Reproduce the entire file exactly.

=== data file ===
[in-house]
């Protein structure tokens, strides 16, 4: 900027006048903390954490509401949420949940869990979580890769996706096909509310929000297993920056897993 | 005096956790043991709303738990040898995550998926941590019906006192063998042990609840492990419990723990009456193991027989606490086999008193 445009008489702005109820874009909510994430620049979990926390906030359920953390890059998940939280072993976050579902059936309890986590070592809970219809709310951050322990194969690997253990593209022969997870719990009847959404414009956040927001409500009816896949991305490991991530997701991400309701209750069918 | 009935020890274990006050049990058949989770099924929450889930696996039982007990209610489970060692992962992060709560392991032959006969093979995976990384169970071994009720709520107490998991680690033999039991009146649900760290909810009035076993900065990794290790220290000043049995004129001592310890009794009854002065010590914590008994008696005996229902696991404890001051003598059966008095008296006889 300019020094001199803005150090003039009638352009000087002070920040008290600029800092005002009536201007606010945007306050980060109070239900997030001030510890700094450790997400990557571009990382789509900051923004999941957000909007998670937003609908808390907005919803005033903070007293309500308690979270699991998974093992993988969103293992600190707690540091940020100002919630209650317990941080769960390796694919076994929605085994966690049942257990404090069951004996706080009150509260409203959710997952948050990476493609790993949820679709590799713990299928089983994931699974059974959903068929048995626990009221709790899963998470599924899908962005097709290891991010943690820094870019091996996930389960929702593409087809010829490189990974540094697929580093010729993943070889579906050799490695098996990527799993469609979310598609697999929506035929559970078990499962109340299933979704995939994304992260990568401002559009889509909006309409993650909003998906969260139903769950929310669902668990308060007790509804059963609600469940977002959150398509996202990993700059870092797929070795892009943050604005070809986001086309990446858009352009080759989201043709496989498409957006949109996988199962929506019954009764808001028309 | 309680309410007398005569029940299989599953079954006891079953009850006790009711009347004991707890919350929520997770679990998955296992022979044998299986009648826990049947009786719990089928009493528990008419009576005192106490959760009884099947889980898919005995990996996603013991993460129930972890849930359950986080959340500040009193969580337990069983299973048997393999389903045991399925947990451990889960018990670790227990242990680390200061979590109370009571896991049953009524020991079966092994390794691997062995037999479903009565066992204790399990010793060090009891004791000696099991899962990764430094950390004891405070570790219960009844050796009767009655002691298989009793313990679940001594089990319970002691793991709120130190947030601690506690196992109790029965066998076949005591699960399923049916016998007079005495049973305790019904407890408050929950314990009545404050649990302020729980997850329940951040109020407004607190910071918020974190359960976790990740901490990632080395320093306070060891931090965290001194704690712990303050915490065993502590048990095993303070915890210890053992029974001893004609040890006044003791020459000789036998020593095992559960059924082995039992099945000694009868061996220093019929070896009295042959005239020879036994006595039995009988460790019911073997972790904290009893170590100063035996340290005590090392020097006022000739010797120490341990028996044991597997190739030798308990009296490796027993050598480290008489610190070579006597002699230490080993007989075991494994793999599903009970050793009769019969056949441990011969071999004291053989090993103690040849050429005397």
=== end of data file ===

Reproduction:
[in-house]
């Protein structure tokens, strides 16, 4: 900027006048903390954490509401949420949940869990979580890769996706096909509310929000297993920056897993 | 005096956790043991709303738990040898995550998926941590019906006192063998042990609840492990419990723990009456193991027989606490086999008193 445009008489702005109820874009909510994430620049979990926390906030359920953390890059998940939280072993976050579902059936309890986590070592809970219809709310951050322990194969690997253990593209022969997870719990009847959404414009956040927001409500009816896949991305490991991530997701991400309701209750069918 | 009935020890274990006050049990058949989770099924929450889930696996039982007990209610489970060692992962992060709560392991032959006969093979995976990384169970071994009720709520107490998991680690033999039991009146649900760290909810009035076993900065990794290790220290000043049995004129001592310890009794009854002065010590914590008994008696005996229902696991404890001051003598059966008095008296006889 300019020094001199803005150090003039009638352009000087002070920040008290600029800092005002009536201007606010945007306050980060109070239900997030001030510890700094450790997400990557571009990382789509900051923004999941957000909007998670937003609908808390907005919803005033903070007293309500308690979270699991998974093992993988969103293992600190707690540091940020100002919630209650317990941080769960390796694919076994929605085994966690049942257990404090069951004996706080009150509260409203959710997952948050990476493609790993949820679709590799713990299928089983994931699974059974959903068929048995626990009221709790899963998470599924899908962005097709290891991010943690820094870019091996996930389960929702593409087809010829490189990974540094697929580093010729993943070889579906050799490695098996990527799993469609979310598609697999929506035929559970078990499962109340299933979704995939994304992260990568401002559009889509909006309409993650909003998906969260139903769950929310669902668990308060007790509804059963609600469940977002959150398509996202990993700059870092797929070795892009943050604005070809986001086309990446858009352009080759989201043709496989498409957006949109996988199962929506019954009764808001028309 | 309680309410007398005569029940299989599953079954006891079953009850006790009711009347004991707890919350929520997770679990998955296992022979044998299986009648826990049947009786719990089928009493528990008419009576005192106490959760009884099947889980898919005995990996996603013991993460129930972890849930359950986080959340500040009193969580337990069983299973048997393999389903045991399925947990451990889960018990670790227990242990680390200061979590109370009571896991049953009524020991079966092994390794691997062995037999479903009565066992204790399990010793060090009891004791000696099991899962990764430094950390004891405070570790219960009844050796009767009655002691298989009793313990679940001594089990319970002691793991709120130190947030601690506690196992109790029965066998076949005591699960399923049916016998007079005495049973305790019904407890408050929950314990009545404050649990302020729980997850329940951040109020407004607190910071918020974190359960976790990740901490990632080395320093306070060891931090965290001194704690712990303050915490065993502590048990095993303070915890210890053992029974001893004609040890006044003791020459000789036998020593095992559960059924082995039992099945000694009868061996220093019929070896009295042959005239020879036994006595039995009988460790019911073997972790904290009893170590100063035996340290005590090392020097006022000739010797120490341990028996044991597997190739030798308990009296490796027993050598480290008489610190070579006597002699230490080993007989075991494994793999599903009970050793009769019969056949441990011969071999004291053989090993103690040849050429005397």